Concluding Observations of the Committee on the Rights of the Child, New Zealand, U.N. Doc. CRC/C/15/Add.71 (1997).




Fourteenth session


Concluding observations of the Committee on the
Rights of the Child: New Zealand

1. The Committee considered the initial report of New Zealand (CRC/C/28/Add.3) at its 363rd to 365th meetings (CRC/C/SR.363-365), on 20 and 21 January 1997, and adopted* the following concluding observations:

A. Introduction

2. The Committee expresses its appreciation to the State party for its detailed report, which has been prepared in conformity with the Committee's guidelines, and for the submission by the Government of New Zealand of written replies to its list of issues (CRC/C/Q/NZl.1). It notes with satisfaction the supplementary information provided by the delegation during and after the consideration of its report and the constructive dialogue with the delegation of the State party.

B. Positive factors

3. The Committee welcomes the adoption of the Domestic Protection Act 1995 which provides greater protection to the victims of domestic violence than was available under the former domestic violence legislation, and in particular the extension of protection under the domestic protection system to children.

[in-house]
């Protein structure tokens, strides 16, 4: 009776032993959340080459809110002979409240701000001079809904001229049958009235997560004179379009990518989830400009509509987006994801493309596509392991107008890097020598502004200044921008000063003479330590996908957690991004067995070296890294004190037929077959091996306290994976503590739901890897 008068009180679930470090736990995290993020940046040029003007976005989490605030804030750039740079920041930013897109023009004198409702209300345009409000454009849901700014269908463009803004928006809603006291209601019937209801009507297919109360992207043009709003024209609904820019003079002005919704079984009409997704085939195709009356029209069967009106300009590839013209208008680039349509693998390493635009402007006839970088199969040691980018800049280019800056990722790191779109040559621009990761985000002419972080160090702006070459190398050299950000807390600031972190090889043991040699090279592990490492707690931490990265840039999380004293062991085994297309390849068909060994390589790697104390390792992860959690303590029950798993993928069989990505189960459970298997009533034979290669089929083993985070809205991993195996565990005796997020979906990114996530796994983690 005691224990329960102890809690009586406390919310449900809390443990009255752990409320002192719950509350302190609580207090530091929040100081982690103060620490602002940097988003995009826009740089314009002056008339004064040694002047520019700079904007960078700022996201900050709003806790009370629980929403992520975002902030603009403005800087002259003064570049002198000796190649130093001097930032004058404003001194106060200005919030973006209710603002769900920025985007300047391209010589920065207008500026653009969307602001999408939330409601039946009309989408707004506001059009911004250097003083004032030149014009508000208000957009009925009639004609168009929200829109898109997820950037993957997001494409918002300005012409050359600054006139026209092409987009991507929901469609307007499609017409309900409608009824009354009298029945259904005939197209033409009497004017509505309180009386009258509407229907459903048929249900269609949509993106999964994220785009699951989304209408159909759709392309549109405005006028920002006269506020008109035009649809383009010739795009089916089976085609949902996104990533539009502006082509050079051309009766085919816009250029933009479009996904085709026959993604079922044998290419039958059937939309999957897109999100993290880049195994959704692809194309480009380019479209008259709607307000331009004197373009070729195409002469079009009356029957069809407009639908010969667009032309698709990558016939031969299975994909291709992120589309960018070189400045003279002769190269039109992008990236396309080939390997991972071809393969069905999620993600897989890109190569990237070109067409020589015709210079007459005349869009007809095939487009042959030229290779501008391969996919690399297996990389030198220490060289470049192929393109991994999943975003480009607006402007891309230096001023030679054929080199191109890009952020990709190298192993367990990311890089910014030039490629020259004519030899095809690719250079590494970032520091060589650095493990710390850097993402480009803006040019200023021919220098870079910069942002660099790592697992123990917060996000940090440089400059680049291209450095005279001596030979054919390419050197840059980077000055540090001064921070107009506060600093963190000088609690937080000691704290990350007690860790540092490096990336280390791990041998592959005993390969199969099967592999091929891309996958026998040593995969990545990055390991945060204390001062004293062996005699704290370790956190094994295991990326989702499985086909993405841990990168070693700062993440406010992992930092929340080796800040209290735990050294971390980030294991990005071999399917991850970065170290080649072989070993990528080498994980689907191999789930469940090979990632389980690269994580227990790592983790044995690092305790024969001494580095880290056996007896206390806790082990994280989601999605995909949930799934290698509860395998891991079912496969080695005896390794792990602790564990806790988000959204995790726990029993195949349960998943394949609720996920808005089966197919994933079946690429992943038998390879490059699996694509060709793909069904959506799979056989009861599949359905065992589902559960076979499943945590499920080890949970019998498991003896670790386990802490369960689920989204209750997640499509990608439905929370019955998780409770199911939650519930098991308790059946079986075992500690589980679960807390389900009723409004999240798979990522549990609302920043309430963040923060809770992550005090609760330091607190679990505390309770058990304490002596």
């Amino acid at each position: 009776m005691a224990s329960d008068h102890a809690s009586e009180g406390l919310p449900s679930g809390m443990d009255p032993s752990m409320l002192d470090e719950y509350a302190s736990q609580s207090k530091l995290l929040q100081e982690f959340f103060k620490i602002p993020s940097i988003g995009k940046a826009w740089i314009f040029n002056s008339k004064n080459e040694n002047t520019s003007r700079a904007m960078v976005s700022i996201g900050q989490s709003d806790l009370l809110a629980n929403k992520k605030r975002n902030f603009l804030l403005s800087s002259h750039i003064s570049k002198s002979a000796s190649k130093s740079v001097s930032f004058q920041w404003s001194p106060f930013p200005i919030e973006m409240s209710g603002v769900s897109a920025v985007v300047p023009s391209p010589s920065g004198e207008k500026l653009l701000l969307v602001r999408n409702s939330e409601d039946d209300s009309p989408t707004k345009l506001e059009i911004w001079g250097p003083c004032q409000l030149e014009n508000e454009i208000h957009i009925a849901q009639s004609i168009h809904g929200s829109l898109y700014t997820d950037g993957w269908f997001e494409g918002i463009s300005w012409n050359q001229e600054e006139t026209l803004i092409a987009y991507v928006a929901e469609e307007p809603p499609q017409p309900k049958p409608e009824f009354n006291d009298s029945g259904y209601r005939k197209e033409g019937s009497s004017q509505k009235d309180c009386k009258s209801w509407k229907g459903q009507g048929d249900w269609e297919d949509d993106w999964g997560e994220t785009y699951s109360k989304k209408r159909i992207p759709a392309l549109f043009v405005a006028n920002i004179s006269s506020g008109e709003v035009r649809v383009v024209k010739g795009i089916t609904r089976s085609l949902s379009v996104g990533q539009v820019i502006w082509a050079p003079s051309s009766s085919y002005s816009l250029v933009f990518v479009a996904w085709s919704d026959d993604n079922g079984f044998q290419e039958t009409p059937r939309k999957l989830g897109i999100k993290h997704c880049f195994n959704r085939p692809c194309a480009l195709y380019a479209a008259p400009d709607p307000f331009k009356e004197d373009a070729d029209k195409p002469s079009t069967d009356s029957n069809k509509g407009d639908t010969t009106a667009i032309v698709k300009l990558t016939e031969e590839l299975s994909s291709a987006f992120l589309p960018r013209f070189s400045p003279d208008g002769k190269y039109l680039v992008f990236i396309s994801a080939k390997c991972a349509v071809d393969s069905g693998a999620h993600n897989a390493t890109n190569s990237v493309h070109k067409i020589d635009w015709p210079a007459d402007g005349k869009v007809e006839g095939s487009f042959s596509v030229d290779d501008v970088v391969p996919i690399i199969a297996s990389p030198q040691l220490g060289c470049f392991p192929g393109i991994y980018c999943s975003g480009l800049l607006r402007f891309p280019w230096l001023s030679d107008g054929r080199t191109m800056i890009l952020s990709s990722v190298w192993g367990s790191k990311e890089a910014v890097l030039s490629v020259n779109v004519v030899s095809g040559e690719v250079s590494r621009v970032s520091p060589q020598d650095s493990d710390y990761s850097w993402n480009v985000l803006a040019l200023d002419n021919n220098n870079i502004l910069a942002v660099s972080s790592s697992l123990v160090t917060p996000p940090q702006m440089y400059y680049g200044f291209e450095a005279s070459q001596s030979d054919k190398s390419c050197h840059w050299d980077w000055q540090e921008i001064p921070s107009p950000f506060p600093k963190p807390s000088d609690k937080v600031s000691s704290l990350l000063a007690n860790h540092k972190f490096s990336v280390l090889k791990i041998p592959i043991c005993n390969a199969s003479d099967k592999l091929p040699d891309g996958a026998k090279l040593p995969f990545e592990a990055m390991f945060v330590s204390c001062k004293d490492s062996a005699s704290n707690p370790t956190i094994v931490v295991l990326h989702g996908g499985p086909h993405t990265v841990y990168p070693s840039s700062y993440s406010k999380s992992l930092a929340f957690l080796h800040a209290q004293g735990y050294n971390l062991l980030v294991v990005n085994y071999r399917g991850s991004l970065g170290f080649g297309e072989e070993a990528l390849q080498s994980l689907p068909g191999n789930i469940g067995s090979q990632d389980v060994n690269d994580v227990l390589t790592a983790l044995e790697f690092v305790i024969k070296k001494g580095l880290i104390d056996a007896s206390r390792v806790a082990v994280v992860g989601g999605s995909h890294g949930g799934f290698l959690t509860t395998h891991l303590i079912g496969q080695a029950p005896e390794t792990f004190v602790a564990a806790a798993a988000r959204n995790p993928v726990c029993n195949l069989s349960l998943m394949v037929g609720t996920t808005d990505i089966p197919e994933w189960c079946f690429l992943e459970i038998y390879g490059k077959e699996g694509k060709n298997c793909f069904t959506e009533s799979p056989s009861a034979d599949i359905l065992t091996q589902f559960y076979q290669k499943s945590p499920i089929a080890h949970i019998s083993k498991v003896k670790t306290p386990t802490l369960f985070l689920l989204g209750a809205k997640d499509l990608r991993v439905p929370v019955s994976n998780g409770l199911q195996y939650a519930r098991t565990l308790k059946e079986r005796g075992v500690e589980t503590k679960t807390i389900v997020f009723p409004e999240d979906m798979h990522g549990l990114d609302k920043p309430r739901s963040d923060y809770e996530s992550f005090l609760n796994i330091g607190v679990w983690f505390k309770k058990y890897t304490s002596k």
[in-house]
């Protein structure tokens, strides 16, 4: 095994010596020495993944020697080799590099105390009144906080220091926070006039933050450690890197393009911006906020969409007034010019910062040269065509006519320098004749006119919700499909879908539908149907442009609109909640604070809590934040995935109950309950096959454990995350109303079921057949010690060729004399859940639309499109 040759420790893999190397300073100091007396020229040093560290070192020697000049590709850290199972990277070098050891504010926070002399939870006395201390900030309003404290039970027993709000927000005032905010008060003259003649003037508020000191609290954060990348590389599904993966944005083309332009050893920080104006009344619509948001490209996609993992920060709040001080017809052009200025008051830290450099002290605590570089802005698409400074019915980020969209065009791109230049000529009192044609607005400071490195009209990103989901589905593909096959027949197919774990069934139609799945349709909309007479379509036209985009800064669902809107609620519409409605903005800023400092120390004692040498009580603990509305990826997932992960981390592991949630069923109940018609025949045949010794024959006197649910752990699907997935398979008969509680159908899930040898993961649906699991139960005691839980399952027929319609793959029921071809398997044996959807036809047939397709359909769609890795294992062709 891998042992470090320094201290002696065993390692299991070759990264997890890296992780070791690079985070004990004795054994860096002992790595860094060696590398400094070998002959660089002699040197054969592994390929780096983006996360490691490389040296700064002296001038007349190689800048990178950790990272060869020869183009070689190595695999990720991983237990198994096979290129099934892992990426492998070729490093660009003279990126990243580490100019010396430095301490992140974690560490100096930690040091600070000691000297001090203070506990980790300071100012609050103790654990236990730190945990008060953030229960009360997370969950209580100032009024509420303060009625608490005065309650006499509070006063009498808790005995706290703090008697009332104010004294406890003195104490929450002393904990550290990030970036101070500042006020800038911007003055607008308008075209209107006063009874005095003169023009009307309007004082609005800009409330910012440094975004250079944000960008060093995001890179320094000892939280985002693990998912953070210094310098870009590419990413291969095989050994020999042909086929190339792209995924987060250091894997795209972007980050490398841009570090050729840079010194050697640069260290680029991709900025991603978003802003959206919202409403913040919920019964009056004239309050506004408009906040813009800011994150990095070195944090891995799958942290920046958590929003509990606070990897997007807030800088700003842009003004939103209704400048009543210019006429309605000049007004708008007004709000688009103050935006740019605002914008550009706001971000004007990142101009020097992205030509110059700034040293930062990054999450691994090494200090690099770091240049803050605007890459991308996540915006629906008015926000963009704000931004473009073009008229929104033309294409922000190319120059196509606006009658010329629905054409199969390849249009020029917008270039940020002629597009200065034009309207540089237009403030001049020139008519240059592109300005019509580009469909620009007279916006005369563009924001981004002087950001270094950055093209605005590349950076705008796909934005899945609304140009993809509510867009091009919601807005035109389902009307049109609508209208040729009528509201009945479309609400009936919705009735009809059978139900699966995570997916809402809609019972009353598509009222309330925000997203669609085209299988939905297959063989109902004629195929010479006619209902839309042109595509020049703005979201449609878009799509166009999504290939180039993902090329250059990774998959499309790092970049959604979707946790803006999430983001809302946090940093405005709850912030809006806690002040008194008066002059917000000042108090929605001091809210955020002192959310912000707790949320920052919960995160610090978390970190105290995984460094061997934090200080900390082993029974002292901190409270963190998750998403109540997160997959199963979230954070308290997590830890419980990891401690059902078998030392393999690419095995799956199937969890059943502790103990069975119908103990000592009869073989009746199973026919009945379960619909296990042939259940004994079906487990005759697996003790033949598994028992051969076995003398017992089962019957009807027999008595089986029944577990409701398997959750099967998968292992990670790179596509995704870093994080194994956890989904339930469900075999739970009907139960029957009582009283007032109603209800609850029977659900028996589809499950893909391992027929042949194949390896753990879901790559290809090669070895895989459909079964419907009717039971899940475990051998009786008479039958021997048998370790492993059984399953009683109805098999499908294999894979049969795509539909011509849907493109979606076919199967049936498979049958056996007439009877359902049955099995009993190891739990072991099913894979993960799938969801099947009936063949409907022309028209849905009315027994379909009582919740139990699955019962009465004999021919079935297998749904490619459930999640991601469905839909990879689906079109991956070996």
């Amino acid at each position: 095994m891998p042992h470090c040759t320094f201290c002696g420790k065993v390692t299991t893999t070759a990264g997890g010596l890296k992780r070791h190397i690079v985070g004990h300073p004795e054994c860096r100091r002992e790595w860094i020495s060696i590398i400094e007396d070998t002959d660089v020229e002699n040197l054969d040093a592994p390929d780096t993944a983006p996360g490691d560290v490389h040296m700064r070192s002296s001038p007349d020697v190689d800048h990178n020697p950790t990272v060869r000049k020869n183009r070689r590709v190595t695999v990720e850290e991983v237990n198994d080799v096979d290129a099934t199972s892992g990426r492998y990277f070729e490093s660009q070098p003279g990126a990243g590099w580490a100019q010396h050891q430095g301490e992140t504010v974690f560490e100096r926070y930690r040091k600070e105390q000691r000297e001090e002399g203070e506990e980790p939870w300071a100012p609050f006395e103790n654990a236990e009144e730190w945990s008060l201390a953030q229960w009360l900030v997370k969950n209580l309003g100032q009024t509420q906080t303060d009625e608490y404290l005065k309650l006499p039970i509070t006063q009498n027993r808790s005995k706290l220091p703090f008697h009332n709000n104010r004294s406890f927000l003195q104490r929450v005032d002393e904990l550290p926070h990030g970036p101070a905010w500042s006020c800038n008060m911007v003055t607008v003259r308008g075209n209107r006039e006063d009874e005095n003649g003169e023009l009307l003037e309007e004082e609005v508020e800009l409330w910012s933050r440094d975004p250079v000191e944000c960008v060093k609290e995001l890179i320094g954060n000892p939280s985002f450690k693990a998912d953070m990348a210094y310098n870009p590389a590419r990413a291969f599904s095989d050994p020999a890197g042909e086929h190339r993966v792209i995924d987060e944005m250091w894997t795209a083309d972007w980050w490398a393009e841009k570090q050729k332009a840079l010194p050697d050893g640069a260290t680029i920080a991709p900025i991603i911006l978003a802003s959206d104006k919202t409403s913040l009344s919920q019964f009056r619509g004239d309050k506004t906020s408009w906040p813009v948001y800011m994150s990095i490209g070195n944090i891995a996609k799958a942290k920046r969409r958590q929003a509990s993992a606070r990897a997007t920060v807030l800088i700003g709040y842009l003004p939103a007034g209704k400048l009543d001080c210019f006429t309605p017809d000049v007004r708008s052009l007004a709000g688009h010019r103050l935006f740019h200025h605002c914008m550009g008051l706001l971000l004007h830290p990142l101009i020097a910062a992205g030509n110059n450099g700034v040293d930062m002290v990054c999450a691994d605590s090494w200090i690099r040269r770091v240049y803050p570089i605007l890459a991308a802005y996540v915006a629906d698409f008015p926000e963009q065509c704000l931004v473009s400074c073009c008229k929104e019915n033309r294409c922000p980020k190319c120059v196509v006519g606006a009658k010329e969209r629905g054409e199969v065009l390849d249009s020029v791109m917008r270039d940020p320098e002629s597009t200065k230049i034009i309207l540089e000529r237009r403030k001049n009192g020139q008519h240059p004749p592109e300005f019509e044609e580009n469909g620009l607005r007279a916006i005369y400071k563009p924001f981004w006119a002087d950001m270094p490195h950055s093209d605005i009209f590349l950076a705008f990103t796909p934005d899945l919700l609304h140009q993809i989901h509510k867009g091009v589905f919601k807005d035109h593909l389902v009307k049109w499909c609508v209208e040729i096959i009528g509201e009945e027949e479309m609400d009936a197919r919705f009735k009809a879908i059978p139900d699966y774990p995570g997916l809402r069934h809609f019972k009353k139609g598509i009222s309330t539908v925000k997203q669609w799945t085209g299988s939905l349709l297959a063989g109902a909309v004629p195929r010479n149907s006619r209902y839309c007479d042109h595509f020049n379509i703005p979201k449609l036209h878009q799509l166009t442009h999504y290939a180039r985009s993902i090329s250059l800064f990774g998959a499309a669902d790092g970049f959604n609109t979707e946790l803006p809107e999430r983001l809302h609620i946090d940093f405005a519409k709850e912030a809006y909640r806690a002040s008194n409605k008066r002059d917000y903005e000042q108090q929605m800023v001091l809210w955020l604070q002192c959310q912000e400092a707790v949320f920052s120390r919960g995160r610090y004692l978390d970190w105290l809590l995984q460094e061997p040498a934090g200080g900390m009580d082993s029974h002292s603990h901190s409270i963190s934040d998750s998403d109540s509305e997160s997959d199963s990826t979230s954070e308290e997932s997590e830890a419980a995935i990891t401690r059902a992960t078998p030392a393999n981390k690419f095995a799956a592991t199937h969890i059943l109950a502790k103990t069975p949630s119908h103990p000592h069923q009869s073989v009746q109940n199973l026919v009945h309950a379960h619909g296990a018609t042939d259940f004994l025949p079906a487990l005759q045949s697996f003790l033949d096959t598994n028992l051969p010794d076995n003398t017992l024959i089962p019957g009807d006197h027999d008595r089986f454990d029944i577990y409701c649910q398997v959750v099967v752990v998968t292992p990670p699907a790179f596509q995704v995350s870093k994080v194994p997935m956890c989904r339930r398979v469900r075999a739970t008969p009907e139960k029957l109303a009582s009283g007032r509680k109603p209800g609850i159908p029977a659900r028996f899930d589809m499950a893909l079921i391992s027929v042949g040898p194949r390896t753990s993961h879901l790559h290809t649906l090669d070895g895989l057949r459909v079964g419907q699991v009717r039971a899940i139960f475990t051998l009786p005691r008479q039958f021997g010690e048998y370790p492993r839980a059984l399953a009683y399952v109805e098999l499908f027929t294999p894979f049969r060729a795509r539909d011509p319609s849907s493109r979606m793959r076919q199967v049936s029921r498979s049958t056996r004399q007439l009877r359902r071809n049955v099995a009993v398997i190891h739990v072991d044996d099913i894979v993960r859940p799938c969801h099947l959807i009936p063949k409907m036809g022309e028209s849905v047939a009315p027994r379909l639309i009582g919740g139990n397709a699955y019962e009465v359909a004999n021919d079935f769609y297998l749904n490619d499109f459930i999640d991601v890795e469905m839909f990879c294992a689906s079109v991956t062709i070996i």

4. The Committee notes with interest the increasing emphasis on monitoring and evaluation of the impact on children of proposed legislation and policies affecting children. In particular, it welcomes the inclusion of specific monitoring and evaluation procedures for new policy proposals submitted to Cabinet.

5. The Committee welcomes the wide range of support services that are available to assist children with a disability to enhance their development and maximize their potential.

6. The Committee welcomes the application of the age discrimination provisions of the Human Rights Act 1993 to include coverage of young persons aged 16 years and older, and the fact that the Human Rights Commission can receive complaints from children.

7. The Committee welcomes the State party's initiative of convening a "Youth Parliament" as a means of realizing an important dimension of article 12 of the Convention.